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SCIENCE HERO:
BENJAMIN FRANKLIN
by Gregory from Sulphur

Benjamin Franklin (teachpol.tcnj.edu)

People’s heroes are usually individuals who are very famous for doing something very well. Benjamin Franklin is my hero because he accomplished much in his long lifetime. He was a successful printer and writer. He is also credited with the discovery of electricity, even though that is not historically correct. He was also a brilliant inventor, and he started many establishments that exist today. Franklin was most famous for his witty and wise sayings.

Benjamin Franklin was born in Boston, Massachusetts, on January 17, 1706. He was the fifteenth child out of seventeen of Josiah and Abiah Franklin. When he was twelve, he became an apprentice of his older brother, James, who worked as a printer. Franklin would sometimes write letters signed, “Mrs. Silence Dogood” and leave them in the door of the printing press. Not knowing Benjamin wrote them, James was very impressed with the letters and printed them in his newspaper. When Benjamin finally admitted that he wrote them, James’s friends were very impressed, but James was very angry with Ben. The two brothers argued often, and James sometimes beat Benjamin. At age seventeen, Benjamin decided to run away to Pennsylvania.

Franklin worked for several printing presses until 1729, when he acquired a press of his own called The Pennsylvania Gazette. He printed this newspaper from 1729-1766, but he achieved greater success and fame when he published Poor Richard’s Almanac from 1733-1758. It was in this almanac that he printed his wise and witty sayings that are still well-known today. In 1730, he married the woman of his dreams, Deborah Read. She was the daughter of his first landlady in Philadelphia. They had two sons and a daughter.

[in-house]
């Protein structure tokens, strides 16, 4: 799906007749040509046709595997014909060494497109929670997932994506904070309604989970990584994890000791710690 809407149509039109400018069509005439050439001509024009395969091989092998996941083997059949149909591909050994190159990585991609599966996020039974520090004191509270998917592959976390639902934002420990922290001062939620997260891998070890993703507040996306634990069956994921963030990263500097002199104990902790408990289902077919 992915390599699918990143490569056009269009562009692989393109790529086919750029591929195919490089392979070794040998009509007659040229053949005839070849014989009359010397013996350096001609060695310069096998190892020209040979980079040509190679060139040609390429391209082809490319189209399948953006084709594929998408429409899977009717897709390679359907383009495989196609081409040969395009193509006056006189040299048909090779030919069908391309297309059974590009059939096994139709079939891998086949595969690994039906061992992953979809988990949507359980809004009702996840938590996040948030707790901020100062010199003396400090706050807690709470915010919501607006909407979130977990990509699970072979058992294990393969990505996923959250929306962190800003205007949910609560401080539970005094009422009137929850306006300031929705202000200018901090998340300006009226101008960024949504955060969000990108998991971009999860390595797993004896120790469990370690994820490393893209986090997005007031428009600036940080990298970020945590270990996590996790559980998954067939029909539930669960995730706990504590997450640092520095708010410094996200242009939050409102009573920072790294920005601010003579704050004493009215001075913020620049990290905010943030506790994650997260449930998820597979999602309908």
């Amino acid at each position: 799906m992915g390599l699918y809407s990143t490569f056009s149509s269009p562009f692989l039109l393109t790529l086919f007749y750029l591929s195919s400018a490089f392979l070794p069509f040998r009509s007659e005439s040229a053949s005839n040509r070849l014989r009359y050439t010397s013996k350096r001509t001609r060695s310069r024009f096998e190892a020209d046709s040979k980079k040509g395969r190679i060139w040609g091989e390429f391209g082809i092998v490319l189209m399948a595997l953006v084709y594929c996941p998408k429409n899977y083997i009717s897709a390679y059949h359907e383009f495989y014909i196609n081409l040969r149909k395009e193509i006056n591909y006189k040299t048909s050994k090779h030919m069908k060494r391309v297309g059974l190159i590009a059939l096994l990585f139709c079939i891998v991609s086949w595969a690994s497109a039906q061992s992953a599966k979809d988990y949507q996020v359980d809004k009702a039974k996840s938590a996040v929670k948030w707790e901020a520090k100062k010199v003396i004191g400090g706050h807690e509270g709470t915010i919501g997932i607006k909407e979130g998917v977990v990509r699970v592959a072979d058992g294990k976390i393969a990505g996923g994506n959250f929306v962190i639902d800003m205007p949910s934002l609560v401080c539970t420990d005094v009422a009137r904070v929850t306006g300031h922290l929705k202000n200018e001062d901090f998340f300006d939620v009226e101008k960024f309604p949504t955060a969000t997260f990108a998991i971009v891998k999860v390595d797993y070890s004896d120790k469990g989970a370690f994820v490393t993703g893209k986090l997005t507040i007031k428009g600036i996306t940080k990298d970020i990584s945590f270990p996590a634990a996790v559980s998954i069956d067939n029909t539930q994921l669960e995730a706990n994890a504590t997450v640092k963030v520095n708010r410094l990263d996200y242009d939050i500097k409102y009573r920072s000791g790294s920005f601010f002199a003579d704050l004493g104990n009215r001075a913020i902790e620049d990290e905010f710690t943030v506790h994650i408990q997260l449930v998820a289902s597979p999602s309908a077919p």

Franklin With Kite (bensguide.gpo.gov)
Franklin was not just a printer, however. He was also a very brilliant scientist and inventor. He wanted to prove that lightening was a type of electricity, so he performed his famous kite and key experiment. When lightening struck the kite, the bolt traveled down the kite, struck the key, and caused a spark. He proved that lightening was a type of electricity and, over time, people began believing that he had discovered electricity. His discovery helped him to develop the lightening rod, which helped protect buildings from lightening. The bolt traveled down the rod and into the ground. He also invented other common devices, such as bifocals and a type of stove. He discovered that pouring oil on rough seas would calm them. He also developed the idea of Daylight Saving Time. He started many businesses which still exist today, such as the lending library, the fire department, and The American Philosophical Society.

Franklin was also a civil leader and politician. When disputes between Britain and the colonies arose, Franklin helped the colonies win their freedom. He helped to draft the Declaration of Independence. He was also sent to France to help convince them to help the colonies. After America won independence, Franklin became the only person to sign both the Declaration of Independence and the Constitution.

Benjamin Franklin died on April 17, 1790, at age 84. He was buried in the Christ Church, in Philadelphia, beside his wife. In his will, he left $5,000 each to Boston and Philadelphia. Part of the amount was to be used in 100 years, and the rest was to be used in 200 years. Benjamin Franklin is my hero because he accomplished so much in his lifetime, but he remained very modest about his achievements. He was not only a scientist, but a printer, a civil leader, and a founding father. He remains, to this day, the most famous citizen of Philadelphia.


Written by Gregory from Sulphur
Last changed on: 5/15/2006

Benjamin Franklin

Archiving Early America View two short films about Ben Franklin on this website: The Ben Franklin Story: The Inventive Genius (Part I) and The Ben Franklin Story: America's Diplomat (Part II).


Benjamin Franklin: An American Life
by Walter Isaacson
 

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